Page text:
Japanese Verb List: 64 Must-know Verbs for Leveling Up Your Language Skills
Japanese and English might be drastically different, but they have one thing in common: every sentence needs at least one verb.
To become conversational in Japanese, this means you need to know at least the most common Japanese verbs.
In this post, you’ll get a Japanese verb list complete with 64 verbs, including some intermediate-level verbs that indicate change.
Also, learn how Japanese verb conjugation works so you can start using them in the real world as fast as possible.
- How Japanese Verb Conjugation Works
- Godan Verbs (~う Verbs)
- Ichidan Verbs (~いる and ~える Verbs)
- Irregular Verbs
- Why You Should Know These Verbs
How Japanese Verb Conjugation Works
- Verb conjugations don’t depend on the pronoun. Instead, Japanese verb forms are conjugated based on polite form or plain form. This is different from Romance languages like Spanish and French.
- There are three main types of Japanese verbs. These are verbs that end with う (“godan” verbs), verbs that end in いる or える (“ichidan” verbs), and two irregular verbs: 来る（くる）— to come and 行く（いく）— to go.
- 一段 verbs. You can negate 一段 verbs by adding ~ない to the verb stem. For example, the verb 食べる（たべる）— “to eat” becomes:
食べた（たべた）— I ate (plain past form)
食べました（たべました）— I ate (polite past form)
- Add ~た to the stem to change the verb to the past tense. For the polite form, ~ない becomes ~ません and た becomes 〜ました.
- The same would work with the past negative. ない becomes なかった in plain form, ません becomes ませんでした in polite form. For example:
食べなかった（たべなかった）— I did not eat (past negative plain form)
食べませんでした（たべませんでした）— I did not eat (past negative polite form)
- 五段 verbs can end in う、く、 ぐ、す、ぶ、つ、ぬ、む、or る. If you’re not familiar with hiragana, now would be a good time to brush up on it! The pattern will give you a better idea of how to conjugate.
It does take some time to remember how to properly use the negative, past and stem form of 五段 verbs that don’t end in いる or える.
But to start, you can use this song my Japanese language teacher had us memorize to help us remember verb conjugation!
If you like learning Japanese through songs, FluentU would be an excellent resource to try.
FluentU lets you learn Japanese through online videos taken from sites like YouTube, so you get the most authentic content on the web that’s made by native speakers for native speakers. And for beginners, there are also more instructional video options.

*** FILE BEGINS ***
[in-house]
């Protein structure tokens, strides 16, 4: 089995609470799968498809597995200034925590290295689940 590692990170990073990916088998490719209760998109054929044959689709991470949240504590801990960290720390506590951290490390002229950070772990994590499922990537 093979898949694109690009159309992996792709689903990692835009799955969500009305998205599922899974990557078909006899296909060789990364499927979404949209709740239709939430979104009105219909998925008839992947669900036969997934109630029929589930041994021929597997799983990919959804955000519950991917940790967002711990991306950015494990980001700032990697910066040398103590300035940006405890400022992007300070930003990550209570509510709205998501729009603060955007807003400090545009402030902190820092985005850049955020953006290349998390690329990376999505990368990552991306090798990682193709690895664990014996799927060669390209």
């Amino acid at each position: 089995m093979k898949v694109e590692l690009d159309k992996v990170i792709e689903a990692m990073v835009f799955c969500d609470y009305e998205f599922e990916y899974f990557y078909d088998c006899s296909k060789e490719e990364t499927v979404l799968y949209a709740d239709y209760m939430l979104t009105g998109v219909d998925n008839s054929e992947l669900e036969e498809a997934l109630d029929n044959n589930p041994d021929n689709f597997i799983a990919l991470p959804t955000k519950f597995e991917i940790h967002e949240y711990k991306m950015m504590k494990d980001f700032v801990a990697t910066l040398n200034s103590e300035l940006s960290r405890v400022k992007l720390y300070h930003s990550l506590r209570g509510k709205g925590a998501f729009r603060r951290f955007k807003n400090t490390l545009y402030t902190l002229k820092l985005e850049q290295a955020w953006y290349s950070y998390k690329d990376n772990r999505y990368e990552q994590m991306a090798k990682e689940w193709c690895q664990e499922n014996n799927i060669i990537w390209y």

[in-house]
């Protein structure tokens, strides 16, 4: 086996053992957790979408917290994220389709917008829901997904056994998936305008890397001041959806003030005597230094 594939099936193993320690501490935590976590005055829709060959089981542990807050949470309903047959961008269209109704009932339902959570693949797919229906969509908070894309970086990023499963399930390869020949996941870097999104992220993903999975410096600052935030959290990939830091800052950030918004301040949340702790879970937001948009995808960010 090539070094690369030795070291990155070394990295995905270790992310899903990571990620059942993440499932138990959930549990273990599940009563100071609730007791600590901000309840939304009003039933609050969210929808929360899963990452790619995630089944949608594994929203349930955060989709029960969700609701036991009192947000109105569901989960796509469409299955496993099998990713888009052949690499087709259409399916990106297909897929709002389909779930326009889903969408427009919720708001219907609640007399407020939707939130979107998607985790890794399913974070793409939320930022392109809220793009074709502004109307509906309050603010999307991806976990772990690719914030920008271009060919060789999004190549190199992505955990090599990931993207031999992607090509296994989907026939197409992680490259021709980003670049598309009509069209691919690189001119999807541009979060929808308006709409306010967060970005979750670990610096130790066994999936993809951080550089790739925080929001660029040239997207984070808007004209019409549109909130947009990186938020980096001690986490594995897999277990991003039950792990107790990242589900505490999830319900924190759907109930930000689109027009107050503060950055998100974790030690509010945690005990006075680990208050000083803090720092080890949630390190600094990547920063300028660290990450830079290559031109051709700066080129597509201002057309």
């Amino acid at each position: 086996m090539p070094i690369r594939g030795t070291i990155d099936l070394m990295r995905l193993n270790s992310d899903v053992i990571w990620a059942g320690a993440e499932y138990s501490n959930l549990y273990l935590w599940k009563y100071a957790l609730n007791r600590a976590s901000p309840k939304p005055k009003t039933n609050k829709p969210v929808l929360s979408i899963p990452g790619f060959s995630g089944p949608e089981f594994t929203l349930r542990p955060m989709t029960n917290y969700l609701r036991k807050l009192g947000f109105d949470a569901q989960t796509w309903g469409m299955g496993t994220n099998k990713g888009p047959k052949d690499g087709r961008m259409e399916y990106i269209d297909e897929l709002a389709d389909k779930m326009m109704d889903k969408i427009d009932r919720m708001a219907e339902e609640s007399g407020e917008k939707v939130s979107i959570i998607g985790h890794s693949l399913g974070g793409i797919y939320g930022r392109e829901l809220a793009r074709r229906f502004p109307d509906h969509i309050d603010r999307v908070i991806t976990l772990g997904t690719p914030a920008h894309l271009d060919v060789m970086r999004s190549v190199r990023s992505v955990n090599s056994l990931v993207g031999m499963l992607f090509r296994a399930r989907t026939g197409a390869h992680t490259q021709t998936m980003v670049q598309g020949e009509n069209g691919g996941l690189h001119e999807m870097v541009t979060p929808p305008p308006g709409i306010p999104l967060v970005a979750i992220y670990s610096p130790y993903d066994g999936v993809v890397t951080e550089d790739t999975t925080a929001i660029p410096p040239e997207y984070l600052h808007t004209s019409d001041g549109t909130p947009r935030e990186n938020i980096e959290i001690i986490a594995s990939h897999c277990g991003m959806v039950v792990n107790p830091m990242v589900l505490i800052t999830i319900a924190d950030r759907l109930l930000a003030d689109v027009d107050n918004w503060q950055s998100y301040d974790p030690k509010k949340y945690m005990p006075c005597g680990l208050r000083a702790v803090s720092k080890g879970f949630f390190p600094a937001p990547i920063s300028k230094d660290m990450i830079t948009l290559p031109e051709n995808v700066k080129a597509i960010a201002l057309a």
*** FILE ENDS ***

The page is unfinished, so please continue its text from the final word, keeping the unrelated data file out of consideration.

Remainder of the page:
Each video comes with interactive subtitles, which let you click on words—like new Japanese verbs—you don’t know to get a definition, pronunciation, example sentences and add them to your personalized flashcard decks.
Godan Verbs (~う Verbs)
|To make something||Tsukuru||作る||つくる|
|To take (someone along)||Tsureteiku||連れて行く||つれていく|
|To wear (lower body clothing)||Haku||履く||はく|
|To get taller||Takamuru||高まる||たかまる|
|To get deeper||Fukamaru||深まる||ふかまる|
|To quiet down||Shizumaru||静まる||しずまる|
|To curl up||Marumaru||丸まる||まるまる|
|To get strong||Tsuyomaru||強まる||つよまる|
|To get faster||Hayamaru||早まる||はやまる|
|To speed up||Hayamaru||速まる||はやまる|
|To warm up||Atatamaru||暖まる||あたたまる|
|To get warm||Atatamaru||温まる||あたたまる|
Ichidan Verbs (~いる and ~える Verbs)
|To put on (clothes)||Kiru||着る||きる|
|To get quieter||Shizumeru||静める||しずめる|
|To roll up||Marumeru||丸める||まるめる|
|To get weaker||Yowameru||弱める||よわめる|
|To speed up||Hayameru||速める||はやめる|
|To warm up (a person)||Atatameru||暖める||あたためる|
くる (to come) and する (to do) are the only two regular verbs.
Why You Should Know These Verbs
Learning the most essential Japanese verbs is important for many reasons, mainly so you can have more fluent and enjoyable conversations where you can express yourself more easily.
But familiarizing yourself with these verbs can also prove useful in many other ways!
For example, the kanji for all these verbs are included in the 常用漢字表（じょうようかんじひょう）— list of most commonly used kanji.
Knowing how to use these verbs will have you reading at a basic JLPT 4 level!
Plus, let’s not forget that knowing frequently used verbs means you’ll be able to understand more of your favorite Japanese songs, dramas, TV shows and animes.
With these 64 verbs, you’ll be well on your way to forming more native-sounding Japanese sentences.
Verb conjugation might seem difficult at first, but with plenty of practice and a little bit of time, you’ll be conjugating Japanese verbs with significantly more ease.